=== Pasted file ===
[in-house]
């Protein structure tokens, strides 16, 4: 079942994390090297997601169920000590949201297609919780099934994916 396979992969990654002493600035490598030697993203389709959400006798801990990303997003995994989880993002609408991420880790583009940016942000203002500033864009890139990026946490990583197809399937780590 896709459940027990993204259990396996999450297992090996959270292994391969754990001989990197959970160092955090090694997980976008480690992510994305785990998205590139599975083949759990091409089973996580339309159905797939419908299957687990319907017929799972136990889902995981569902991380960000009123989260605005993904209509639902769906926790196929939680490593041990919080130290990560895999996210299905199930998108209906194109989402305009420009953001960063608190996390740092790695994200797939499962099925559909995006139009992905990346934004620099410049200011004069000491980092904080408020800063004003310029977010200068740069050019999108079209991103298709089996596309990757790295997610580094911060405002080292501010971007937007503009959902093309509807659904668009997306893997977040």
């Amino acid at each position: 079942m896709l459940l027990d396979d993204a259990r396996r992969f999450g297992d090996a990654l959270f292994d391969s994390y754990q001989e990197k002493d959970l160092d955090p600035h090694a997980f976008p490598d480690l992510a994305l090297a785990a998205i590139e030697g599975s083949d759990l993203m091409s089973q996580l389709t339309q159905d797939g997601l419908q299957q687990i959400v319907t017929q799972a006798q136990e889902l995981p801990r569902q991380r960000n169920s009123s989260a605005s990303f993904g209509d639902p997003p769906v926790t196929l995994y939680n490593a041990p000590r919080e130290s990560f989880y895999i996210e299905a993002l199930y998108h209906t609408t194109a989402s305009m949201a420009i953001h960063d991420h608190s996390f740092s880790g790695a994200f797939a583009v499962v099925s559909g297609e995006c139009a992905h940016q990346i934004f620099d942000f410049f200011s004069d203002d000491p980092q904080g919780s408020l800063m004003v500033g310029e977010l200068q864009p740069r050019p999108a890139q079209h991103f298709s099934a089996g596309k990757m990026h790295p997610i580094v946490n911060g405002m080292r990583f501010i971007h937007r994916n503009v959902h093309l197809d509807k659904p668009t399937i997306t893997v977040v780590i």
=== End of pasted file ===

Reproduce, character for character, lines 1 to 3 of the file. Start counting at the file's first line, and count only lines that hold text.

[in-house]
């Protein structure tokens, strides 16, 4: 079942994390090297997601169920000590949201297609919780099934994916 396979992969990654002493600035490598030697993203389709959400006798801990990303997003995994989880993002609408991420880790583009940016942000203002500033864009890139990026946490990583197809399937780590 896709459940027990993204259990396996999450297992090996959270292994391969754990001989990197959970160092955090090694997980976008480690992510994305785990998205590139599975083949759990091409089973996580339309159905797939419908299957687990319907017929799972136990889902995981569902991380960000009123989260605005993904209509639902769906926790196929939680490593041990919080130290990560895999996210299905199930998108209906194109989402305009420009953001960063608190996390740092790695994200797939499962099925559909995006139009992905990346934004620099410049200011004069000491980092904080408020800063004003310029977010200068740069050019999108079209991103298709089996596309990757790295997610580094911060405002080292501010971007937007503009959902093309509807659904668009997306893997977040």
């Amino acid at each position: 079942m896709l459940l027990d396979d993204a259990r396996r992969f999450g297992d090996a990654l959270f292994d391969s994390y754990q001989e990197k002493d959970l160092d955090p600035h090694a997980f976008p490598d480690l992510a994305l090297a785990a998205i590139e030697g599975s083949d759990l993203m091409s089973q996580l389709t339309q159905d797939g997601l419908q299957q687990i959400v319907t017929q799972a006798q136990e889902l995981p801990r569902q991380r960000n169920s009123s989260a605005s990303f993904g209509d639902p997003p769906v926790t196929l995994y939680n490593a041990p000590r919080e130290s990560f989880y895999i996210e299905a993002l199930y998108h209906t609408t194109a989402s305009m949201a420009i953001h960063d991420h608190s996390f740092s880790g790695a994200f797939a583009v499962v099925s559909g297609e995006c139009a992905h940016q990346i934004f620099d942000f410049f200011s004069d203002d000491p980092q904080g919780s408020l800063m004003v500033g310029e977010l200068q864009p740069r050019p999108a890139q079209h991103f298709s099934a089996g596309k990757m990026h790295p997610i580094v946490n911060g405002m080292r990583f501010i971007h937007r994916n503009v959902h093309l197809d509807k659904p668009t399937i997306t893997v977040v780590i």